Paws of Justice: Over 120 Dogs Saved, 8 Apprehended in NJ Dogfighting Sweep

Paws of Justice: Over 120 Dogs Saved, 8 Apprehended in NJ Dogfighting Sweep

According to officials, a suspected dogfighting network that operated over several sites in southern New Jersey resulted in the rescue of over 120 canines and the charging of eight individuals.

Attorney General Matthew Platkin stated on Friday that law enforcement officers carried out search and seizure warrants in Atlantic and Cumberland counties on Wednesday in connection with an alleged dogfighting ring in Cumberland County.

Platkin claimed that more than 120 canines who had been bred and trained for combat had been retrieved from various homes.

“Profiting from dogfighting is callous, brutal, and cruel,” Platkin stated. “These animals are born into lives of abuse, suffering, and violence, culminating with hours-long fights and frequently these dogs’ slow and painful deaths. The alleged illegal activities that were uncovered by this investigation will not go unpunished.”

At a press briefing on Friday, Platkin called the search and rescue effort the biggest dogfighting ring bust in the state.

According to a news release from the New Jersey Attorney General’s Office, eight people were charged and arrested after a “intensive investigation” by the U.S. Department of Agriculture, the Division of Criminal Justice, and the New Jersey State Police.

Bruce Low Jr., 44, of Milmay in Atlantic County is the individual suspected of being in charge of the dogfighting network, according to the Attorney General’s Office for New Jersey. He is accused of twelve crimes, including money laundering, conspiracy, racketeering, and animal abuse.

The New Jersey Attorney General’s Office also said that two limited liability corporations, many members of Low’s family, and other suspected co-conspirators were charged in relation to the dogfighting network.

Paws of Justice: Over 120 Dogs Saved, 8 Apprehended in NJ Dogfighting Sweep

The Humane Society reports that some canines had serious scarring and untreated wounds. Emaciated dogs included many that were nursing or pregnant.

Superintendent Patrick Callahan of the State Police stated at the press conference that the rescue operation that took place last week was the outcome of an investigation that lasted more than two years.

According to Platkin, a group of animal care experts assessed the dogs and moved them to safety when a squad of New Jersey State Police arrived on the site before daybreak on Wednesday.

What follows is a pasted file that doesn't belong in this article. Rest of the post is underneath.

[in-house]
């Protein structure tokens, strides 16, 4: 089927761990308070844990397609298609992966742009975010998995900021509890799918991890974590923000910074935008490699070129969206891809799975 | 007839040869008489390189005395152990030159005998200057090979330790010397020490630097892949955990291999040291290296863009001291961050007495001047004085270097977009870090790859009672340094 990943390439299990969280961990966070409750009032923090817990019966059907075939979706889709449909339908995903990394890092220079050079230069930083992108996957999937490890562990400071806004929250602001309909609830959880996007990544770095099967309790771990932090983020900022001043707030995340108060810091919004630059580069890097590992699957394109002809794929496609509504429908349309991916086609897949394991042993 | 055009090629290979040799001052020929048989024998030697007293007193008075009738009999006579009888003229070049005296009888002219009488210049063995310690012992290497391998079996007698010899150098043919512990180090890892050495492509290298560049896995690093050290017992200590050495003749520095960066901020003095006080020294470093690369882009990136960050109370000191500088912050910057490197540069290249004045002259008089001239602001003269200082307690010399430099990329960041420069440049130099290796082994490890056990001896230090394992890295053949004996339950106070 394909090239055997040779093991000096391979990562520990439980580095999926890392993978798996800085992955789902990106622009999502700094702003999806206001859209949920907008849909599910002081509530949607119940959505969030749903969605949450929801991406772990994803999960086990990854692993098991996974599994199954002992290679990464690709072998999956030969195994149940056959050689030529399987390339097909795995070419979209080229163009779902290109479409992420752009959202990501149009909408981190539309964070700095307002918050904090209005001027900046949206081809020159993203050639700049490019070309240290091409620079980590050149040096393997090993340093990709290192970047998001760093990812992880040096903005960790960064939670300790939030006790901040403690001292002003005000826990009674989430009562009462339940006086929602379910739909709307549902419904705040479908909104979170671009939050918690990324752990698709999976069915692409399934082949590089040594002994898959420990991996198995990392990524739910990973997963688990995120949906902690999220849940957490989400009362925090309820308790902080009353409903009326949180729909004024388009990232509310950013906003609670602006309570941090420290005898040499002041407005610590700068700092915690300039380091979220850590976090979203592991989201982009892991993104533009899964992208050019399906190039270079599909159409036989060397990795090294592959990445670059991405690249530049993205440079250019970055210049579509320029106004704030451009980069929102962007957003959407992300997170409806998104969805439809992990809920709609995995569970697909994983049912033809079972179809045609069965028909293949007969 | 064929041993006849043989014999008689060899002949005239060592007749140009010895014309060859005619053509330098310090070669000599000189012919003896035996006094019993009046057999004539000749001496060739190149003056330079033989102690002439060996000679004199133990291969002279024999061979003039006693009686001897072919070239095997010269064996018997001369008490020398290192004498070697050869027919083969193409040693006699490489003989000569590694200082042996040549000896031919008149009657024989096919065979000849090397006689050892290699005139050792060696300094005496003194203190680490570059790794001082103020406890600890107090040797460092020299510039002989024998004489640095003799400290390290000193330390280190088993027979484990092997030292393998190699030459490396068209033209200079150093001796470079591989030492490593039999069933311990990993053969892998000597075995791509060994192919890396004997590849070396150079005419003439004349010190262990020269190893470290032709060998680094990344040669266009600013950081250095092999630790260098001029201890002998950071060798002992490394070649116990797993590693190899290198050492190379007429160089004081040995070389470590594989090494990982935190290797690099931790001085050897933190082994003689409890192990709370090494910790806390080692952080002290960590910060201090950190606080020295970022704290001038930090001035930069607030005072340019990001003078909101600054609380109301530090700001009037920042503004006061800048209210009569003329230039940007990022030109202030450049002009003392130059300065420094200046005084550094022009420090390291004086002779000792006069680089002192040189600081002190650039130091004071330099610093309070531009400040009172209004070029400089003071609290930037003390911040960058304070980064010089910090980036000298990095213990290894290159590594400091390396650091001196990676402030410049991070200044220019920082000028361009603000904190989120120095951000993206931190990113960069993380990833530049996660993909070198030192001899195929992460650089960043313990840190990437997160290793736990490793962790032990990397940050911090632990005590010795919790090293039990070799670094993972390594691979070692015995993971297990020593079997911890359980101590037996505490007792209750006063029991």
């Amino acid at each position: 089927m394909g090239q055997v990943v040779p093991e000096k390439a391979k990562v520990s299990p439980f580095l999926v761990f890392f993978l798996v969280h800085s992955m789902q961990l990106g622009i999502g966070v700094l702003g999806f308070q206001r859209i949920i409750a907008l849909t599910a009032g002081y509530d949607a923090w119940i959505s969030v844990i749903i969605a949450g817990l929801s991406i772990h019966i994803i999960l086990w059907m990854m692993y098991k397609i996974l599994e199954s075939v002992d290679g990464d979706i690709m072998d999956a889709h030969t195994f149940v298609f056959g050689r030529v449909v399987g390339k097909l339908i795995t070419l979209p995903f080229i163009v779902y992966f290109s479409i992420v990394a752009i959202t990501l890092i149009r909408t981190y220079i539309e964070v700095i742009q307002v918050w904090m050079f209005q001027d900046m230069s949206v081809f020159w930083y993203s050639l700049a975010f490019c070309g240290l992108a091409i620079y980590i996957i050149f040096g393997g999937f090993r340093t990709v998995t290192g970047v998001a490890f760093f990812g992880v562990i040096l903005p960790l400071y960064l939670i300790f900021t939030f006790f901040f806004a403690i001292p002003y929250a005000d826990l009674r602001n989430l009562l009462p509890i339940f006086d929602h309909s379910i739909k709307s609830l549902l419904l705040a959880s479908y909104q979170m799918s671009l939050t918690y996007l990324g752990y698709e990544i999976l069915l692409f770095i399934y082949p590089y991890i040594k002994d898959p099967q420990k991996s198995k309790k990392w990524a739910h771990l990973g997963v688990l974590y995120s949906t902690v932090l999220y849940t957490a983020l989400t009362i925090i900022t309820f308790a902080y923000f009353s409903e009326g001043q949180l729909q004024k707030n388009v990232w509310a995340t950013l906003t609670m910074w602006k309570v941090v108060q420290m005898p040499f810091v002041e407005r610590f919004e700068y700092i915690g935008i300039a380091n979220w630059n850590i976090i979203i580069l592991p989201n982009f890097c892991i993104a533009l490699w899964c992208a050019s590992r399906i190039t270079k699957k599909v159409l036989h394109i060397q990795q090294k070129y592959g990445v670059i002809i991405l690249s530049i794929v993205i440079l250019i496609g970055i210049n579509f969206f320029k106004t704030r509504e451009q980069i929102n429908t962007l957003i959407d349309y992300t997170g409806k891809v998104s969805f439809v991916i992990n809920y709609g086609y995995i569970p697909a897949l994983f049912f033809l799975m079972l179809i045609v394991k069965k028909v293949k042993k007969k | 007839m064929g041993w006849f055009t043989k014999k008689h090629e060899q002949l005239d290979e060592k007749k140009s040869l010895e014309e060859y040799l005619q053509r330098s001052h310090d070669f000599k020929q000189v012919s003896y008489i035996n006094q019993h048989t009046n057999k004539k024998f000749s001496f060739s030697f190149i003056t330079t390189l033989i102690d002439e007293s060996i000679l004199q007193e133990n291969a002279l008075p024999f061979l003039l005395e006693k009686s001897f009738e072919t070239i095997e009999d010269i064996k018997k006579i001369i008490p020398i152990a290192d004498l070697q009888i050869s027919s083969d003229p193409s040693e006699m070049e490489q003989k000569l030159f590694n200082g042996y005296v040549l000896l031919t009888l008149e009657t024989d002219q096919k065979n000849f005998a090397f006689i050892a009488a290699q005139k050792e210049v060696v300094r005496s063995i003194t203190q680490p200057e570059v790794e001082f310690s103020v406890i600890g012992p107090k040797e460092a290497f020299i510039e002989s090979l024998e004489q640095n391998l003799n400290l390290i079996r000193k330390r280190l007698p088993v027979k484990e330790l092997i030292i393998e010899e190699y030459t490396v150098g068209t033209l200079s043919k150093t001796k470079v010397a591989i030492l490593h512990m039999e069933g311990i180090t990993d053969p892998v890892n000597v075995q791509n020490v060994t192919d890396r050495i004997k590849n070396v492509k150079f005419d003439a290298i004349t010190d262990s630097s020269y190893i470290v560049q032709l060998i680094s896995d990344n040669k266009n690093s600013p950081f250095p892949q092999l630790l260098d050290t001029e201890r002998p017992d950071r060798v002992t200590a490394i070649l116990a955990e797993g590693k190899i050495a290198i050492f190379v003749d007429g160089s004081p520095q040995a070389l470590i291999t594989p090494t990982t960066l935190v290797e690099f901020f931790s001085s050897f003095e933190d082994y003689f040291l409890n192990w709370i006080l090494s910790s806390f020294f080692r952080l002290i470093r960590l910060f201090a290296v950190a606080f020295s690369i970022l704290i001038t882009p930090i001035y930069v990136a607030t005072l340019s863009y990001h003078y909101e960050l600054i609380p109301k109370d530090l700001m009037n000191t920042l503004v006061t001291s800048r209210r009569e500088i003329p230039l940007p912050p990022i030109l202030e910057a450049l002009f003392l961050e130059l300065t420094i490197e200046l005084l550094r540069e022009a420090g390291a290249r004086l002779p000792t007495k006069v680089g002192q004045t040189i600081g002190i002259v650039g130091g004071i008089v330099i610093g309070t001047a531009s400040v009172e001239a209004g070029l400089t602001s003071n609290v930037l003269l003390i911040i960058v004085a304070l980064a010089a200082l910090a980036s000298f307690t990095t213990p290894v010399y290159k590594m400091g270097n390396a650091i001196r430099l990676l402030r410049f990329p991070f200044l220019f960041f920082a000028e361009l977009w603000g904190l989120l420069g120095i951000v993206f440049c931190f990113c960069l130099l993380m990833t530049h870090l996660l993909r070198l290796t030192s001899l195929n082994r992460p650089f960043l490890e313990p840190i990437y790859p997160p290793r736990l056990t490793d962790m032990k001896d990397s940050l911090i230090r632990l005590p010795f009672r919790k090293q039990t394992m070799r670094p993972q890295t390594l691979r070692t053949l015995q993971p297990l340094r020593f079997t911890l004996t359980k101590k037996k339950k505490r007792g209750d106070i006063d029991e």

In “barren pens and cages,” dogs and pups were found spread across many buildings, according to a news release issued by the Humane Society of the United States on Friday. Some others were discovered in outdoor enclosures or on heavy chains, uncovered in the weather.

However, the Humane Society said that “many dogs eagerly greeted responders with wagging tails and kisses, while others hunched over and peered at the responders” despite the difficult circumstances.

In the instance of dogfighting, companies are also charged

It is suspected that the construction company Kisdir Group and Royal Bull Kennels, both located in Cumberland County, laundered money obtained through illegal means.

Royal Bull Kennels, Inc. “was quite simply in the business of buying and selling fighting dogs for profit and taking substantial stud fees from other breeders to breed their dogs with RBK’s dogs,” said Platkin.

Racketeering charges have been brought against five individuals of Maurice River Township: Terri A. Low, 67; Bryce J. Low, 20; Coy Glenn Dickenson, 58; Mark Runkle, 42; and William McClinton, 68. Travis Garron, 38, of Port Elizabeth, and Roosevelt Hart IV, 29, of Milmay, are also charged with racketeering.

Low is the mother of the alleged leader, Bryce Low is his son, and Roosevelt Hart IV is his son-in-law, according to the state Attorney General’s Office. A few of those defendants are also accused of crimes involving dogfighting and money laundering.